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Ship Cemetery, Graveyards, Bone Yards, & Junk Yards, Warships & Submarine Images of Military Ship Cemeteries.

Updated on January 17, 2014
USS Iowa & Mothballed Fleet
USS Iowa & Mothballed Fleet

Ship Cemeteries or Graveyards, Mothballed Military Vessels with Images.

Trillions of dollars worth of battleships lay unused and mothballed in case they need to be called up for active duty. Stripped of their weaponry and sensitive technological hardware, the ship cemeteries are where most of these mighty vessels will end their days.

The military hulks have been sidelined due to either economic circumstances, age, or technological advances have made them obsolete.

British aircraft carrier 'Vengeance', was put up for sale on eBay. Offers reached $4 million very quickly, but the carrier disappeared from eBay, as it was deemed illegal for it to appear on their site. The seller was a legitimate ship broker whom said the ship built in 1944, could be used as a hotel or a tourist attraction. Military ship tours have become very popular after this happened.

The cost to run one of these colossal war ships, where moving only 12 inches in the water takes over 3 litres of fuel, is phenomenal.

Some of these mothballed warships may be sold or leased to foreign countries, but most will be scrapped and turned into tin cans, airplane parts, or refrigerators.

Free Link To: Military Vehicle Graveyards

Mothballed Fleets

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Bay of Nouadhibou
Bay of Nouadhibou
Aral Sea
Aral Sea

Global Ship Cemetaries

Ship graveyards or scrap yards can be found around the globe in many different countries. The Bay of Nouadhibou ( Western Africa ) has become the dump yard of the world. Many ships are deliberately ran aground and abandoned once they have reached the end of their lives.

There are over 300 rusting hulks in the bay where the government allowed ships to be left to rot. This has had a detrimental effect on the marine life in the area The bay itself would be a beautiful tourist attraction if the ships were not there.

Alang in Gujarat, India, is the worlds largest legal ship junkyard. Over 50% of the worlds shipping ends up here to be legally dismantled. Many ships are run aground then dismantled piece by piece.

Children can be seen sifting through the sands on the shore picking out small pieces of metal, nuts, and bolts from the sands. They then sell the scrap metal to make a little money for their families. These types of ship cemataries are an awesome site for any traveller.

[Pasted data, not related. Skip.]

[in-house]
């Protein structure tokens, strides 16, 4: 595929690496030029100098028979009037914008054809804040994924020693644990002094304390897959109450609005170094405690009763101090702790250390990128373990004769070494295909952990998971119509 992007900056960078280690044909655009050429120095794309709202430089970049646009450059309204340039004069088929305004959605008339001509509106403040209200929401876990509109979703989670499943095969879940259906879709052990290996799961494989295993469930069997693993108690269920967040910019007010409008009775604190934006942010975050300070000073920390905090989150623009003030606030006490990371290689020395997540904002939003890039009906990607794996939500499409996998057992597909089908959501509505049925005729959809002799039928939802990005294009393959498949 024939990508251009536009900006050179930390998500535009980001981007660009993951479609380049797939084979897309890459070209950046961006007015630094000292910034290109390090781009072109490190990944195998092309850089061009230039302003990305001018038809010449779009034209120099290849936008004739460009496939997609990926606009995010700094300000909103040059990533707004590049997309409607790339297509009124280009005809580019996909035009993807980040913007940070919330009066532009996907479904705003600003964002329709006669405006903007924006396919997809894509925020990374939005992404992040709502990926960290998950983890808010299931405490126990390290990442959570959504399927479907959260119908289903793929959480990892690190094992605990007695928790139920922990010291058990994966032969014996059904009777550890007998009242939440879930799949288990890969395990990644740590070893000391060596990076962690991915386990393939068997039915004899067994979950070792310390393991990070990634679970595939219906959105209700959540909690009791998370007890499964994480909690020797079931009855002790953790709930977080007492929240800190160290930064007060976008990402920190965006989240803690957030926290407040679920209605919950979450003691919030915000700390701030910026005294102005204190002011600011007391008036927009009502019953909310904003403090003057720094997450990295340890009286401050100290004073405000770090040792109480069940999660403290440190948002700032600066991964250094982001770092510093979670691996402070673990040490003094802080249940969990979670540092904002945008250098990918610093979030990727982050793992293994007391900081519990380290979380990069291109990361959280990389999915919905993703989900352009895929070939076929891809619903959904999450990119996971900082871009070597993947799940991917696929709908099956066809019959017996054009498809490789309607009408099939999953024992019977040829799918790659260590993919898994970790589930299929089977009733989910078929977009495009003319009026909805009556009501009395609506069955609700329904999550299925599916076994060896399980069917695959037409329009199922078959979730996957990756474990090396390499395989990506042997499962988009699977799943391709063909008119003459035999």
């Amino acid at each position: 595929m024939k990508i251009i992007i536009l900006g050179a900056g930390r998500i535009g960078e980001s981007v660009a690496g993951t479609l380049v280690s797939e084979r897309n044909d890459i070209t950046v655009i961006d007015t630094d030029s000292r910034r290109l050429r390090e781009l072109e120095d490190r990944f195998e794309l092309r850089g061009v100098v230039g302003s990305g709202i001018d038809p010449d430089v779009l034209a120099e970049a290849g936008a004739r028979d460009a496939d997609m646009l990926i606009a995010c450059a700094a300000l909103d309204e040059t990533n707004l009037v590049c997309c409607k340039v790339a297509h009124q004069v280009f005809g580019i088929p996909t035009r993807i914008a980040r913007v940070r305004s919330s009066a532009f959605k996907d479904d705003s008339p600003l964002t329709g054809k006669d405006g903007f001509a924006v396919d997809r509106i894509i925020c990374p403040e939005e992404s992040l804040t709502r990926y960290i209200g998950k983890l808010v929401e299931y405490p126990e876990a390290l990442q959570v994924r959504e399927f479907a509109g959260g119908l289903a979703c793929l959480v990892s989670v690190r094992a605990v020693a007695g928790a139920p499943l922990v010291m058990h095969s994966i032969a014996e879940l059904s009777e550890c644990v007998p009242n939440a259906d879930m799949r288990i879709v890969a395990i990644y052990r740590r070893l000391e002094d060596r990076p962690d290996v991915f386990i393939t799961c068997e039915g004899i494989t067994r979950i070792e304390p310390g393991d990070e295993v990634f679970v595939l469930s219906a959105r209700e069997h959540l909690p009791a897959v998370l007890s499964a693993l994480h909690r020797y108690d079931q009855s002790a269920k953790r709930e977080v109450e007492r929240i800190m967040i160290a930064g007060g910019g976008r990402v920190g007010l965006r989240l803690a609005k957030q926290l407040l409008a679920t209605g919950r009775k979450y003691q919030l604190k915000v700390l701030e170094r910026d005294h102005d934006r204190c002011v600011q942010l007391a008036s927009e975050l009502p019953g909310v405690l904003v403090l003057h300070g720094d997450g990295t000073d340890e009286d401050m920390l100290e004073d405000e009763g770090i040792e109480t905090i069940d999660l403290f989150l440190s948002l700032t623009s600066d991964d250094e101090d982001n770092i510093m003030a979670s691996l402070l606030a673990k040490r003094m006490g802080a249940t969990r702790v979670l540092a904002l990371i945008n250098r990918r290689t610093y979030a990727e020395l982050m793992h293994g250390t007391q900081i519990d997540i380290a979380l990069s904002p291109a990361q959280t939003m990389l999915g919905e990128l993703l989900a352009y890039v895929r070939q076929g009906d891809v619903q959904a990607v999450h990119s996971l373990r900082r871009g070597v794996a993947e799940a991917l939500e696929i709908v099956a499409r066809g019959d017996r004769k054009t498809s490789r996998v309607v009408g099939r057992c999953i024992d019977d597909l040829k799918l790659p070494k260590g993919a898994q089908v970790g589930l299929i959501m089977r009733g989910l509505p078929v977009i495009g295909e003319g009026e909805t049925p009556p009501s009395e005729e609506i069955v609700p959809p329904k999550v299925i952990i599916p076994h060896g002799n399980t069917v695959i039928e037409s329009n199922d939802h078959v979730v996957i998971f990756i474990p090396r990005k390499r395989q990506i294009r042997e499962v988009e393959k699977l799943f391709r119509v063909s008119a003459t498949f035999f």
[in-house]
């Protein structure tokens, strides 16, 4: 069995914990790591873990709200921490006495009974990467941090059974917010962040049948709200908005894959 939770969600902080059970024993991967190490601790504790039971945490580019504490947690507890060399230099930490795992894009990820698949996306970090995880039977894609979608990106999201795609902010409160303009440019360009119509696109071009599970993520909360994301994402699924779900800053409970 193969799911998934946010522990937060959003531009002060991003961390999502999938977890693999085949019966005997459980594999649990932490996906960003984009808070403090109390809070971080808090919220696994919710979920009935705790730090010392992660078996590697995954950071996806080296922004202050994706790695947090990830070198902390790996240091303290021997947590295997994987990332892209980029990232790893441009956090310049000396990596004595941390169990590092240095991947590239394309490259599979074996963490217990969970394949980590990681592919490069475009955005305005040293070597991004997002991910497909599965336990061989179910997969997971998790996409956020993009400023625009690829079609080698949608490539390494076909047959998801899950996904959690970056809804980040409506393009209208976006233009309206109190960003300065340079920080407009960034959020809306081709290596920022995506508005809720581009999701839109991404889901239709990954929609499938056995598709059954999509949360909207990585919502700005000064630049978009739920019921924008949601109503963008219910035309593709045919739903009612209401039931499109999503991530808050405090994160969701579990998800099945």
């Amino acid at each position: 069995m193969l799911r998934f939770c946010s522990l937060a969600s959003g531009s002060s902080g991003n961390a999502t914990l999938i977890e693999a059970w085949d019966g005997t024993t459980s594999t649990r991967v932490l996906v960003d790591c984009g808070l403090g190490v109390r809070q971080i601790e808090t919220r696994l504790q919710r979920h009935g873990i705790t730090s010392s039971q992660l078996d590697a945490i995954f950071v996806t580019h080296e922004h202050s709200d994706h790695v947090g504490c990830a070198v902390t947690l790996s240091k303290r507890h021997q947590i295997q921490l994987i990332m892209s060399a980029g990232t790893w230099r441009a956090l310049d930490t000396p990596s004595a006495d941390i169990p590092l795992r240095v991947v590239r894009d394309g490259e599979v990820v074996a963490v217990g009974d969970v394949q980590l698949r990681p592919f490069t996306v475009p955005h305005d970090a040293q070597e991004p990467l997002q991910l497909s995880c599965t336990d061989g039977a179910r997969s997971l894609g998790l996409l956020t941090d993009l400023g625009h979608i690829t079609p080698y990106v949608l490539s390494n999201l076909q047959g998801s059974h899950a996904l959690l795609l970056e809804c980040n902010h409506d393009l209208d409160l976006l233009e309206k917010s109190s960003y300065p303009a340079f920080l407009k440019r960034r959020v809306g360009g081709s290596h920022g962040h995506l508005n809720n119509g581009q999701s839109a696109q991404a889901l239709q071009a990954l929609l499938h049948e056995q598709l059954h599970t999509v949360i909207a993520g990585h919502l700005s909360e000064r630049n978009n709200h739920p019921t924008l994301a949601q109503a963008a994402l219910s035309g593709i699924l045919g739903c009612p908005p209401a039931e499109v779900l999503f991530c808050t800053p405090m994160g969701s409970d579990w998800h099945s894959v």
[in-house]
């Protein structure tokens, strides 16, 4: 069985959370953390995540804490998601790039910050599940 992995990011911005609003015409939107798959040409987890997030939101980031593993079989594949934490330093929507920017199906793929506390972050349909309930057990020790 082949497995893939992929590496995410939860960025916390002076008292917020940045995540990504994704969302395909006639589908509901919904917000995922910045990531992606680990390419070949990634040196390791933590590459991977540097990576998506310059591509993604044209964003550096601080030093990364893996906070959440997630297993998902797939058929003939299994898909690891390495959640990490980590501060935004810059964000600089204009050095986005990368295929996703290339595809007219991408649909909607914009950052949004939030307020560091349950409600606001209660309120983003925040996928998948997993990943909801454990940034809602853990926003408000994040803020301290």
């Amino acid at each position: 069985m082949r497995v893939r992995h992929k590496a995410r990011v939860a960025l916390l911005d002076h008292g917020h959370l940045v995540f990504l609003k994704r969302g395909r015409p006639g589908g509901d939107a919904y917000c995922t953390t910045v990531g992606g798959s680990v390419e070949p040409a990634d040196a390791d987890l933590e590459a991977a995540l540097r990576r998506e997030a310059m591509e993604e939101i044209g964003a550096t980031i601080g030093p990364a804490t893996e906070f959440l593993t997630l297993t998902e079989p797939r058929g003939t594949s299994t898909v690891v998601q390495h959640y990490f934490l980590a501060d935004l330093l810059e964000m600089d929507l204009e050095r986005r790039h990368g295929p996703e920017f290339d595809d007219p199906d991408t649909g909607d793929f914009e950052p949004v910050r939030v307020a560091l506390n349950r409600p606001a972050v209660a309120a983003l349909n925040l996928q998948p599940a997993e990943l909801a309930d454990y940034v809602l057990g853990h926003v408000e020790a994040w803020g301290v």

The Aral Sea ship cemetery in the Eurasian country of Uzbekistan is a well known ship graveyard. Once a thriving fishing community, the area was left desolated after the former USSR government decided to turn the area into cotton plantations.

The sea level was reduced to give more land and the ships which were to old to move or not valuable, were left to rot as the sea retreated.

Considering the cost of raw materials around the world, the scrap metal value of ships have risen. But the labor costs involved in dismantling ships has also risen, offsetting any scrap value of the vessel.

Free link to: Aircraft Junkyard Images.

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Images of Submarine Graveyard

Submarine Graveyards
Submarine Graveyards

Submarine grave yards are not so plentiful as ship boneyards, but are well worth visiting.

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Sunken tanks, jeeps and planes. Cargo ships full of military machinery sent to the bottom of the sea. Sunken tanks, crashed aircraft, and other treasures from World War Two.

D-Day floating tanks sunk, taking their crew to a watery grave before the battle even started. Excellent images from beyond the grave.


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      mark lyus 3 years ago

      You have lots of ships, i have none, can i have one to turn into a pirate radioship England is in dire need, commercial and bbc radio is so uninspiring. There is nothing worth listening to in the UK apart from Radio Caroline which is a bit down right now because the ship is stuck in territorial waters under arrest. Only you can save me from the doldrums and bring fun back to the uk thank you